Robert Jensen is a professor of journalism at the University of Texas at Austin, a member of the Nowar Collective and author of the forthcoming book Writing Dissent: Taking Radical Ideas from the Margins to the Mainstream. He can be reached at rjensen@uts.cc.utexas.edu.

 

Robert Jensen is a professor in the School of Journalism at the University of Texas at Austin and board member of the Third Coast Activist Resource Center in Austin. He is the author of several books, including the forthcoming Plain Radical: Living, Loving, and Learning to Leave the Planet Gracefully (Counterpoint/Soft Skull, fall 2015). http://www.amazon.com/Plain-Radical-Living-Learning-Gracefully/dp/1593766181 Robert Jensen can be reached at rjensen@austin.utexas.edu and his articles can be found online at http://robertwjensen.org/. To join an email list to receive articles by Jensen, go to http://www.thirdcoastactivist.org/jensenupdates-info.html. Twitter: @jensenrobertw. Notes. [1] Wendell Berry, The Unsettling of America: Culture and Agriculture, 3rd ed. (San Francisco: Sierra Club Books, 1996), p. 106. [2] Gerda Lerner, The Creation of Patriarchy (New York: Oxford University Press, 1986). [3] Fyodor Dostoyevsky, The Brothers Karamazov, edited and with a revised translation by Susan McReynolds Oddo (New York: W.W. Norton and Company, 2011), p. 55.

More articles by:

CounterPunch Magazine

minimag-edit

bernie-the-sandernistas-cover-344x550

zen economics

Weekend Edition
February 24, 2017
Friday - Sunday
Jeffrey St. Clair
Roaming Charges: Exxon’s End Game Theory
Pierre M. Sprey - Franklin “Chuck” Spinney
Sleepwalking Into a Nuclear Arms Race with Russia
Paul Street
Liberal Hypocrisy, “Late-Shaming,” and Russia-Blaming in the Age of Trump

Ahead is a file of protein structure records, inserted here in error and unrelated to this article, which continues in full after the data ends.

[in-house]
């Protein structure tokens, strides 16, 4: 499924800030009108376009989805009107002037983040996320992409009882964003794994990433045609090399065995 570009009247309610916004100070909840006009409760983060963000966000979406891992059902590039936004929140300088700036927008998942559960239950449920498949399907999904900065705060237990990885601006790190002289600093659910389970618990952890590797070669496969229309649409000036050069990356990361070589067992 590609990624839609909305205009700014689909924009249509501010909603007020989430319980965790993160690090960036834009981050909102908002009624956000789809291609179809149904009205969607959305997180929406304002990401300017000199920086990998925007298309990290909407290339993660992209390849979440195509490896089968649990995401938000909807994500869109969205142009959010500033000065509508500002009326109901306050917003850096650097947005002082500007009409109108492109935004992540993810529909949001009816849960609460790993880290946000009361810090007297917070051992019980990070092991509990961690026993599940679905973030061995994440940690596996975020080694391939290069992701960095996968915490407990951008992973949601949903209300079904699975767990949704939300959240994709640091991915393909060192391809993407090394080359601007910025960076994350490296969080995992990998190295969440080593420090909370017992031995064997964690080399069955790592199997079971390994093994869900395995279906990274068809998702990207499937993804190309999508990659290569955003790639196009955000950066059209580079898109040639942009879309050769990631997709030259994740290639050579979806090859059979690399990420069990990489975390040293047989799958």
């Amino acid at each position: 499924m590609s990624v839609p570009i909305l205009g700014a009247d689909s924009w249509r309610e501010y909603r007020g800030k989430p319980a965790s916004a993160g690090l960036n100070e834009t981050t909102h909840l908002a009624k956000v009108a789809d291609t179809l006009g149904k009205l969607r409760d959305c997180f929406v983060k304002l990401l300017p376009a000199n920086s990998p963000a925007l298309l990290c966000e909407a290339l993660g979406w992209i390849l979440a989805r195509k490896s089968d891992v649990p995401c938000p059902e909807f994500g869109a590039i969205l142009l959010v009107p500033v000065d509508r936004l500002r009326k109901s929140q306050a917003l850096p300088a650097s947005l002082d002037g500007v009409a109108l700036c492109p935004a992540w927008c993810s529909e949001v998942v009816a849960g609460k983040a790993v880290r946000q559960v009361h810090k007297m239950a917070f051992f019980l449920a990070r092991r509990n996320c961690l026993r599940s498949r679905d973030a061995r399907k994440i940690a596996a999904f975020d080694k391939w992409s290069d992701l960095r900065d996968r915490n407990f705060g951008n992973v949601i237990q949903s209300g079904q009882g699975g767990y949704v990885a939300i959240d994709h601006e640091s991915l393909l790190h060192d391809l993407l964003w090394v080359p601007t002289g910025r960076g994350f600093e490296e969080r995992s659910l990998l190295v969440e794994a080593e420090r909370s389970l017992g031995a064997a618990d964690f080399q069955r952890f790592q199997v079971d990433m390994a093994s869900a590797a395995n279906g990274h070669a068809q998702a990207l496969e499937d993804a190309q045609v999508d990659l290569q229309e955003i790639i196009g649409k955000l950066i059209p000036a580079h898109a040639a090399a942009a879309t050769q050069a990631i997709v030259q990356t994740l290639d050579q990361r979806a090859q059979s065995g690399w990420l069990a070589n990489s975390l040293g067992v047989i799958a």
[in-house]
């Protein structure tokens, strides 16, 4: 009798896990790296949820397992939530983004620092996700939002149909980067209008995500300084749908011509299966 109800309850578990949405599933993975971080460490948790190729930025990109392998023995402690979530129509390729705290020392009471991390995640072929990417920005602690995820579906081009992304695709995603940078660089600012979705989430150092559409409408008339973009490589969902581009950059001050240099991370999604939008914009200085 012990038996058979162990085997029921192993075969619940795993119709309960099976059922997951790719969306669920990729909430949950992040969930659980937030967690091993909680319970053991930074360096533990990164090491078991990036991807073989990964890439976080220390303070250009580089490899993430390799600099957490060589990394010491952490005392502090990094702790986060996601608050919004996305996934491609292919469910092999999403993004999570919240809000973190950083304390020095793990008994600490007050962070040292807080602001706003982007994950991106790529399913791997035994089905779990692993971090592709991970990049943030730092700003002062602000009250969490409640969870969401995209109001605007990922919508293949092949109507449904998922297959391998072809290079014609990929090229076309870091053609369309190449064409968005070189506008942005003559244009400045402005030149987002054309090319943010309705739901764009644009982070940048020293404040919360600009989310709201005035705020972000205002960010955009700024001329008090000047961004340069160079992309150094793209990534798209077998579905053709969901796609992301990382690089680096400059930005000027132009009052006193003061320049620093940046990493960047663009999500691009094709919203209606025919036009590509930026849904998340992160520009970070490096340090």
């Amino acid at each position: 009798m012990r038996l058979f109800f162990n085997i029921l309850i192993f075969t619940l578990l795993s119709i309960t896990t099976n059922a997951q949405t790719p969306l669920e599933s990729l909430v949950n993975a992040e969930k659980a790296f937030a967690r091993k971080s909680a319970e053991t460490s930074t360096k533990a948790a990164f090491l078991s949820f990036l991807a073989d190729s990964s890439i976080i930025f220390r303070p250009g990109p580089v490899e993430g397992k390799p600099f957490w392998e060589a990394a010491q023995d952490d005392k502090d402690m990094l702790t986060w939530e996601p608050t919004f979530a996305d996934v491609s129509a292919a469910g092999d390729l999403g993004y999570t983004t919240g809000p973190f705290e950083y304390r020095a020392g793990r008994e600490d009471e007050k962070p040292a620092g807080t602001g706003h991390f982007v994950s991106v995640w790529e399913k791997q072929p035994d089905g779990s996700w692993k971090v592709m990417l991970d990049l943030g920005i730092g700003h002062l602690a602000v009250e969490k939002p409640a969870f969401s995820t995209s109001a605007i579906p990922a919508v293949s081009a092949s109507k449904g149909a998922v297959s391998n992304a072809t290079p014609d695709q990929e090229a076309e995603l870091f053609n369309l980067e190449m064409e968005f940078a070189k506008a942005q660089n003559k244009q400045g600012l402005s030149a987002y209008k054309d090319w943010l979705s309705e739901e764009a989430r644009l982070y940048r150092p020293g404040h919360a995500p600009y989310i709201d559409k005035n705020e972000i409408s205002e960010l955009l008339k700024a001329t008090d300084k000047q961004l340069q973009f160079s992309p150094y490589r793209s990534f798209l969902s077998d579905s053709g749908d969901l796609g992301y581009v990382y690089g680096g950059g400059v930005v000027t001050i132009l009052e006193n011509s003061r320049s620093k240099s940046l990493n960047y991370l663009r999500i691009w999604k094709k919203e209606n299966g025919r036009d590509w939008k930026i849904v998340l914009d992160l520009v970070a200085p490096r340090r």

Ajamu Baraka
Malcolm X and Human Rights in the Time of Trumpism: Transcending the Master’s Tools
John Laforge
Did Obama Pave the Way for More Torture?
Mike Whitney
McMaster Takes Charge: Trump Relinquishes Control of Foreign Policy 
Patrick Cockburn
The Coming Decline of US and UK Power
Louisa Willcox
The Endangered Species Act: a Critical Safety Net Now Threatened by Congress and Trump
Vijay Prashad
A Foreign Policy of Cruel Populism
John Chuckman
Israel’s Terrible Problem: Two States or One?
Matthew Stevenson
The Parallax View of Donald Trump
Norman Pollack
Drumbeat of Fascism: Find, Arrest, Deport
Stan Cox
Can the Climate Survive Electoral Democracy? Maybe. Can It Survive Capitalism? No.
Ramzy Baroud
The Trump-Netanyahu Circus: Now, No One Can Save Israel from Itself
Edward Hunt
The United States of Permanent War
David Morgan
Trump and the Left: a Case of Mass Hysteria?
Pete Dolack
The Bait and Switch of Public-Private Partnerships
Mike Miller
What Kind of Movement Moment Are We In? 
Elliot Sperber
Why Resistance is Insufficient
Brian Cloughley
What are You Going to Do About Afghanistan, President Trump?
Binoy Kampmark
Warring in the Oncology Ward
Yves Engler
Remembering the Coup in Ghana
Jeremy Brecher
“Climate Kids” v. Trump: Trial of the Century Pits Trump Climate Denialism Against Right to a Climate System Capable of Sustaining Human Life”
Jonathan Taylor
Hate Trump? You Should Have Voted for Ron Paul
Franklin Lamb
Another Small Step for Syrian Refugee Children in Beirut’s “Aleppo Park”
Ron Jacobs
The Realist: Irreverence Was Their Only Sacred Cow
Andre Vltchek
Lock up England in Jail or an Insane Asylum!
Rev. William Alberts
Grandiose Marketing of Spirituality
Paul DeRienzo
Three Years Since the Kitty Litter Disaster at Waste Isolation Pilot Plant
Eric Sommer
Organize Workers Immigrant Defense Committees!
Steve Cooper
A Progressive Agenda
David Swanson
100 Years of Using War to Try to End All War
Andrew Stewart
The 4CHAN Presidency: A Media Critique of the Alt-Right
Edward Leer
Tripping USA: The Chair
Randy Shields
Tom Regan: The Life of the Animal Rights Party
Nyla Ali Khan
One Certain Effect of Instability in Kashmir is the Erosion of Freedom of Expression and Regional Integration
Rob Hager
The Only Fake News That Probably Threw the Election to Trump was not Russian 
Mike Garrity
Why Should We Pay Billionaires to Destroy Our Public Lands? 
Mark Dickman
The Prophet: Deutscher’s Trotsky
Christopher Brauchli
The Politics of the Toilet Police
Ezra Kronfeld
Joe Manchin: a Senate Republicrat to Dispute and Challenge
Clancy Sigal
The Nazis Called It a “Rafle”
Louis Proyect
Socialism Betrayed? Inside the Ukrainian Holodomor
Charles R. Larson
Review: Timothy B. Tyson’s “The Blood of Emmett Till”
David Yearsley
Founding Father of American Song
FacebookTwitterGoogle+RedditEmail